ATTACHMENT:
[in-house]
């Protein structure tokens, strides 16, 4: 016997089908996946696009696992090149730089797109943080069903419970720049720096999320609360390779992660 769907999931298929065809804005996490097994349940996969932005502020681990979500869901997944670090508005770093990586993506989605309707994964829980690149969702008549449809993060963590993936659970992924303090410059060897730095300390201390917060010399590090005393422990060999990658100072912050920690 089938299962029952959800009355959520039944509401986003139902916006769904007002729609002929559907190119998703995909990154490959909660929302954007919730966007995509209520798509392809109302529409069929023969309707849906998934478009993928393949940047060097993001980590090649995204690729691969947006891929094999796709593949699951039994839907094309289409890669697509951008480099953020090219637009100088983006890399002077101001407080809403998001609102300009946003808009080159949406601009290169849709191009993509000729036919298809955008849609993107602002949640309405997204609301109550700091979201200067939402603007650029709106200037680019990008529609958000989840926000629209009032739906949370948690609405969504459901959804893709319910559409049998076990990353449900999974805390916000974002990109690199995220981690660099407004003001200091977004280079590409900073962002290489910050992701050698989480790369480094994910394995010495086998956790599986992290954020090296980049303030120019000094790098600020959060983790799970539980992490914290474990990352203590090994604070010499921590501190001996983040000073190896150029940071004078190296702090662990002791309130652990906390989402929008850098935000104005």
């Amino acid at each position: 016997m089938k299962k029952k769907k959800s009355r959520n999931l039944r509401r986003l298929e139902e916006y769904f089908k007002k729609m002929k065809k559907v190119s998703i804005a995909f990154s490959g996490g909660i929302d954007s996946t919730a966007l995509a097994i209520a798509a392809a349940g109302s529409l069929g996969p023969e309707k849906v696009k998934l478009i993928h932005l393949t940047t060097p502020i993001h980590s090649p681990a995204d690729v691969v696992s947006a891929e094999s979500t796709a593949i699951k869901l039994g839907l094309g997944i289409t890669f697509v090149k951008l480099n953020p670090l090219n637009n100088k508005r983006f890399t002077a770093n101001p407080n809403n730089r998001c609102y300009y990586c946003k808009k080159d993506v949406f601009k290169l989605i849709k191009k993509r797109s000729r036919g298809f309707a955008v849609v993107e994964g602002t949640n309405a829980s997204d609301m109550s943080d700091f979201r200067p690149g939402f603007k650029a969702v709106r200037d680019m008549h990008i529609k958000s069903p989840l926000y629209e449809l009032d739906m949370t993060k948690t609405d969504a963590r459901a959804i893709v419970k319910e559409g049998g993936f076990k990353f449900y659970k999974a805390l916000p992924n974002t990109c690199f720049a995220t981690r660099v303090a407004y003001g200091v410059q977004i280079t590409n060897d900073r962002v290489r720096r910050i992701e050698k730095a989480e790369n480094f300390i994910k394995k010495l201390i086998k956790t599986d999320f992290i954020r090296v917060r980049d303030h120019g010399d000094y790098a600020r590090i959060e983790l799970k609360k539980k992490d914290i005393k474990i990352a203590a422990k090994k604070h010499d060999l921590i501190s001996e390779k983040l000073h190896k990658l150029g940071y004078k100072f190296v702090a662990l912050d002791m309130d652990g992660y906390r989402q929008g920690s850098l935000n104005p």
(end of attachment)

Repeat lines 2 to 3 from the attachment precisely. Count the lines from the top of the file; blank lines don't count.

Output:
């Protein structure tokens, strides 16, 4: 016997089908996946696009696992090149730089797109943080069903419970720049720096999320609360390779992660 769907999931298929065809804005996490097994349940996969932005502020681990979500869901997944670090508005770093990586993506989605309707994964829980690149969702008549449809993060963590993936659970992924303090410059060897730095300390201390917060010399590090005393422990060999990658100072912050920690 089938299962029952959800009355959520039944509401986003139902916006769904007002729609002929559907190119998703995909990154490959909660929302954007919730966007995509209520798509392809109302529409069929023969309707849906998934478009993928393949940047060097993001980590090649995204690729691969947006891929094999796709593949699951039994839907094309289409890669697509951008480099953020090219637009100088983006890399002077101001407080809403998001609102300009946003808009080159949406601009290169849709191009993509000729036919298809955008849609993107602002949640309405997204609301109550700091979201200067939402603007650029709106200037680019990008529609958000989840926000629209009032739906949370948690609405969504459901959804893709319910559409049998076990990353449900999974805390916000974002990109690199995220981690660099407004003001200091977004280079590409900073962002290489910050992701050698989480790369480094994910394995010495086998956790599986992290954020090296980049303030120019000094790098600020959060983790799970539980992490914290474990990352203590090994604070010499921590501190001996983040000073190896150029940071004078190296702090662990002791309130652990906390989402929008850098935000104005």
């Amino acid at each position: 016997m089938k299962k029952k769907k959800s009355r959520n999931l039944r509401r986003l298929e139902e916006y769904f089908k007002k729609m002929k065809k559907v190119s998703i804005a995909f990154s490959g996490g909660i929302d954007s996946t919730a966007l995509a097994i209520a798509a392809a349940g109302s529409l069929g996969p023969e309707k849906v696009k998934l478009i993928h932005l393949t940047t060097p502020i993001h980590s090649p681990a995204d690729v691969v696992s947006a891929e094999s979500t796709a593949i699951k869901l039994g839907l094309g997944i289409t890669f697509v090149k951008l480099n953020p670090l090219n637009n100088k508005r983006f890399t002077a770093n101001p407080n809403n730089r998001c609102y300009y990586c946003k808009k080159d993506v949406f601009k290169l989605i849709k191009k993509r797109s000729r036919g298809f309707a955008v849609v993107e994964g602002t949640n309405a829980s997204d609301m109550s943080d700091f979201r200067p690149g939402f603007k650029a969702v709106r200037d680019m008549h990008i529609k958000s069903p989840l926000y629209e449809l009032d739906m949370t993060k948690t609405d969504a963590r459901a959804i893709v419970k319910e559409g049998g993936f076990k990353f449900y659970k999974a805390l916000p992924n974002t990109c690199f720049a995220t981690r660099v303090a407004y003001g200091v410059q977004i280079t590409n060897d900073r962002v290489r720096r910050i992701e050698k730095a989480e790369n480094f300390i994910k394995k010495l201390i086998k956790t599986d999320f992290i954020r090296v917060r980049d303030h120019g010399d000094y790098a600020r590090i959060e983790l799970k609360k539980k992490d914290i005393k474990i990352a203590a422990k090994k604070h010499d060999l921590i501190s001996e390779k983040l000073h190896k990658l150029g940071y004078k100072f190296v702090a662990l912050d002791m309130d652990g992660y906390r989402q929008g920690s850098l935000n104005p």